There have been frequent calls for the economic growth generated by mass tourism to be harnessed to stimulate sustainable development, but the structural tendencies of the industry – with economies of scale and vertical linkages favouring transnational business operations who can squeeze the profit margins and wage levels in mass tourism destinations – have meant that these calls have not translated into effective action. Meanwhile, there has also been criticism that advocates of sustainable tourism and pro-poor tourism have typically engaged in consultancy work and have neither conducted long-term studies nor submitted themselves to academic scrutiny in mainstream academic journals. In the mid-1990s Angkor received less than 100 000 visitors per year; today it receives over 3 million, yet Siem Reap province continues to be one of the poorest provinces in a very poor country.

A three-year tracking study using primary qualitative and secondary quantitative data, the project will examine the impacts of the mass tourism at the Angkor temple complex on the impoverished rural districts of surrounding Siem Reap and evaluate whether more sustainable, pro-poor outcomes might be realistic.

Jonas Lindberg

In collaboration with Dr. Camilla Orjuela (School of Global Studies), this project is an attempt to understand the interlinkages between corruption and armed conflict, and the consequences of these interlinkages for people´s everyday lives. The project draws on a literature review, a national-level case study, as well as field-work in two localities in Sri Lanka (Batticaloa and Hambantota). (Sida 2009)

Jonas Lindberg

In collaboration with Dr Karl Palmås (Chalmers), Dr Otto von Bush (School of Design and Crafts), and social entrepreneurs Annika Axelsson and Karin Stenmar at Dem Collective, this project is an attempt to understand how social innovations, generated by social entrepreneurs, spread across society, replicating themselves into producing wider change. In focus for the research project is the social enterprise Dem Collective and their activities in Sri Lanka (e.g. fair trade and ecological clothing). (KK-stiftelsen, 2009-2011)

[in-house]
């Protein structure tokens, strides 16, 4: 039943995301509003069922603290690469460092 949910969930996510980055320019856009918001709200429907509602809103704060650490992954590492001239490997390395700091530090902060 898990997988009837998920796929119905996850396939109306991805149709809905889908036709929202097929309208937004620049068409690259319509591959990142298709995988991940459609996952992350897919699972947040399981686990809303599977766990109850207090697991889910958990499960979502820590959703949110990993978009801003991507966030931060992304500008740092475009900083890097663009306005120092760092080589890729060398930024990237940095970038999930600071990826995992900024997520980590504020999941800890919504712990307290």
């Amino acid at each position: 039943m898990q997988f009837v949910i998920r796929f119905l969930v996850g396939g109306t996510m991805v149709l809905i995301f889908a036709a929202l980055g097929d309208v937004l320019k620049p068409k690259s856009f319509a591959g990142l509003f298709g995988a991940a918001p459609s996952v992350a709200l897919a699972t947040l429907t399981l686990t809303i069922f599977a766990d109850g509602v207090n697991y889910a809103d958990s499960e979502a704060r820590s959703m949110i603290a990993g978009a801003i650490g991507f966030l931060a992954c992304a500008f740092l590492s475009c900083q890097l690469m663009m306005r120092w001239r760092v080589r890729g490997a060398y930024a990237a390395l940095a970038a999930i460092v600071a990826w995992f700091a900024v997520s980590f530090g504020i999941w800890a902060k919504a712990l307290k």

Margareta Espling

This longitudinal study of individual women, with inter-generational aspects, was carried out in three urban areas in Mozambique, Maputo, Beira and Montepuez. The main aim of this project was to study individual women’s livelihood strategies over 10+ years, with particular focus on livelihood diversification and women’s participation in social or economic reciprocity networks. An additional aim of an inter-generational character was to include the women’s children, to see how their livelihoods had developed since leaving their mothers’ household, with particular focus on kin relations and exchange of resources. With a focus on poverty, it is of importance to find more information about how women and men act and strategize to mobilise and access resources to support themselves and their households in a context of social change and economic hardship. The overall methodology was qualitative, combining techniques for data collection through i) a small-scale survey, ii) focus groups, iii) semi-structured interviews, and iv) observations.

Jonas Lindberg

With examples from different localities in rural Sri Lanka, the study aims to better understand under what conditions rural livelihood diversification leads to ways out of poverty and when it does not. (Adlerbertska Forskningsstiftelsen, 2007)

Jonas Lindberg (in collaboration with Beniamin Knutsson and Linus Bylund, Faculty of Education, and Sofie Hellberg, School of Global Studies)

Together with the departments of Geography and Economics at the University of Kelaniya, the GIS-centre, Lund University, and the Dep of Economics, Gothenburg University. (Sida, 2005-2006)